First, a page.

Public History, Oral History and Community Heritage (MA by Research)

2020-21

Start date

21 September 2020

11 January 2021

Duration

The maximum duration for a part-time MA by Research is 2 years (24 months) with an optional submission pending (writing up period) of 4 months.

If studying on a part-time basis, you must establish close links with the University and spend normally not less than an average of 10 working days per year in the university, excluding participation in activities associated with enrolment, re-registration and progression monitoring. You are also expected to dedicate 17.5 hours per week to the research.

Sometimes it may be possible to mix periods of both full-time and part-time study.

Application deadlines

For PGR start date January 2021

20 November 2020

For PGR start date April 2021

26 February 2021

For PGR start date July 2021

11 June 2021

For PGR start date September 2021

02 July 2021

About the research degree

A Master's by Research (MA) part time allows you to undertake a two year research degree. You will have one-to-one supervision by a specialist in your field and weekly Graduate History Seminars designed to enhance your research skills. Such programmes are attractive to those studying for personal interest, professional development or as preparation for a PhD.

The MA by Research in Public History, Oral History and Community Heritage allows you to undertake independent research in applied and practical historical study. It will develop your applied and theoretical skills for practice and employment as a historian, heritage worker or community heritage activist.

You will produce a thesis of between 15,000 and 25,000 words and a public-facing output such as an exhibition, film, oral history archive or collaboration with a community organisation, which will then be examined.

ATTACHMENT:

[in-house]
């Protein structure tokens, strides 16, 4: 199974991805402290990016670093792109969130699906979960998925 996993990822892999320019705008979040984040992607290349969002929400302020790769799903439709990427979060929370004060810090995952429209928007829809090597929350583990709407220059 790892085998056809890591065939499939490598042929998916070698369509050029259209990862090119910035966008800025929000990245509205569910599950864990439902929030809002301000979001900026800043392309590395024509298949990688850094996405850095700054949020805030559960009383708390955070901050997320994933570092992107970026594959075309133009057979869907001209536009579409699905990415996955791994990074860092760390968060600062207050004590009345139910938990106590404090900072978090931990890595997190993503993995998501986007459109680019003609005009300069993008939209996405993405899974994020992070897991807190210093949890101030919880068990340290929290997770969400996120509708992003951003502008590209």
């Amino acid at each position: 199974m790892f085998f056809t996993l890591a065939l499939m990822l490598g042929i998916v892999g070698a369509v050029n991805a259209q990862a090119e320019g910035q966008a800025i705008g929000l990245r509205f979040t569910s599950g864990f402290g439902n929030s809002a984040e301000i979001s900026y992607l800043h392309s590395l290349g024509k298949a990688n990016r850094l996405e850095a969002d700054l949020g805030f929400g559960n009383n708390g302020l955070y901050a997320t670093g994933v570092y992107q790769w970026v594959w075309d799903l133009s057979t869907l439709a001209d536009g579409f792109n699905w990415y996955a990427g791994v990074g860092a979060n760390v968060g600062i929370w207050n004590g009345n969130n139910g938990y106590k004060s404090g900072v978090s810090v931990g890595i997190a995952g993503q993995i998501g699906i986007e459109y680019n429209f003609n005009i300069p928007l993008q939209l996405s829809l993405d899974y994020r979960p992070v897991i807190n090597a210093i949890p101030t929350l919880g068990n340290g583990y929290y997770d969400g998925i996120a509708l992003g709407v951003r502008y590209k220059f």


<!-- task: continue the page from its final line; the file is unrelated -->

On successful completion, you will be awarded your degree and if you have enjoyed this taste of research you may then decide to apply for the full research doctoral degree (PhD).

Entry requirements

The normal entry requirements for enrolment on a MA by Research is an Honours degree (2:1 or above) or equivalent, in a discipline appropriate to that of the proposed programme to be followed.

If your first language is not English, you will need to meet the minimum requirements of an English Language qualification. The minimum for IELTS is 6.0 overall with no element lower than 5.5, or equivalent will be considered acceptable. Read more about the University’s entry requirements for students outside of the UK on our Where are you from information pages.

Postgraduate Study


Shabina is studying for a PhD in History. Watch her film to hear her talk about her research into ‘bussing out’ in 1960s and 70s Bradford, and how her research has been picked up by national media. She talks about editing a postgraduate research journal and how working on that has informed her own writing. She enjoys working in the Postgraduate Study Suite in the Oastler Building.

What can I research?

You will be able to choose the focus of your study, which may align with one or more of the course’s core themes, and you will be encouraged to combine reflection on research methodologies and historical theories with practical applications. There is potential for internships with local and regional community organisations and museums and academic publication.

History at Huddersfield has about 25 research students who are part of a lively research culture. We also work closely with Heritage Quay, the University’s Heritage Lottery-funded award-winning archive.

Previous and current students in public history, oral history and community heritage at Huddersfield have researched: